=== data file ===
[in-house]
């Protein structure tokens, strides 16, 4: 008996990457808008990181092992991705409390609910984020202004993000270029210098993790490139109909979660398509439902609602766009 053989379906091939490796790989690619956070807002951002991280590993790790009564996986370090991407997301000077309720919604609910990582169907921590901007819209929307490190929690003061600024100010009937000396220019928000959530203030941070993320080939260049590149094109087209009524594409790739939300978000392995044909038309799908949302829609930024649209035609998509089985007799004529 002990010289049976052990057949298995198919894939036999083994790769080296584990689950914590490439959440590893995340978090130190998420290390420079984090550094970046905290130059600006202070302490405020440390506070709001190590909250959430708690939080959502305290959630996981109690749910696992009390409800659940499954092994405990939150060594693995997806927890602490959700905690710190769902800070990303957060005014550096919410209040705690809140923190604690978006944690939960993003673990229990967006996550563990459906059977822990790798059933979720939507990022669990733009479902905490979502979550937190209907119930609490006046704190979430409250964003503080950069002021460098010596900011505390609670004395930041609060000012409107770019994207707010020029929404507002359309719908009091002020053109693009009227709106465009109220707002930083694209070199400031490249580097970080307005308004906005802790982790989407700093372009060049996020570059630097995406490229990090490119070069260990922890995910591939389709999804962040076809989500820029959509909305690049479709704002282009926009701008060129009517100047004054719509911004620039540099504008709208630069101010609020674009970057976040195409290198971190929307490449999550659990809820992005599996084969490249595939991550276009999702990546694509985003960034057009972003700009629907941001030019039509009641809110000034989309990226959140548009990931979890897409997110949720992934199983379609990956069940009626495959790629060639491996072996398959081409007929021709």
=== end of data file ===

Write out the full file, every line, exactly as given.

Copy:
[in-house]
């Protein structure tokens, strides 16, 4: 008996990457808008990181092992991705409390609910984020202004993000270029210098993790490139109909979660398509439902609602766009 053989379906091939490796790989690619956070807002951002991280590993790790009564996986370090991407997301000077309720919604609910990582169907921590901007819209929307490190929690003061600024100010009937000396220019928000959530203030941070993320080939260049590149094109087209009524594409790739939300978000392995044909038309799908949302829609930024649209035609998509089985007799004529 002990010289049976052990057949298995198919894939036999083994790769080296584990689950914590490439959440590893995340978090130190998420290390420079984090550094970046905290130059600006202070302490405020440390506070709001190590909250959430708690939080959502305290959630996981109690749910696992009390409800659940499954092994405990939150060594693995997806927890602490959700905690710190769902800070990303957060005014550096919410209040705690809140923190604690978006944690939960993003673990229990967006996550563990459906059977822990790798059933979720939507990022669990733009479902905490979502979550937190209907119930609490006046704190979430409250964003503080950069002021460098010596900011505390609670004395930041609060000012409107770019994207707010020029929404507002359309719908009091002020053109693009009227709106465009109220707002930083694209070199400031490249580097970080307005308004906005802790982790989407700093372009060049996020570059630097995406490229990090490119070069260990922890995910591939389709999804962040076809989500820029959509909305690049479709704002282009926009701008060129009517100047004054719509911004620039540099504008709208630069101010609020674009970057976040195409290198971190929307490449999550659990809820992005599996084969490249595939991550276009999702990546694509985003960034057009972003700009629907941001030019039509009641809110000034989309990226959140548009990931979890897409997110949720992934199983379609990956069940009626495959790629060639491996072996398959081409007929021709």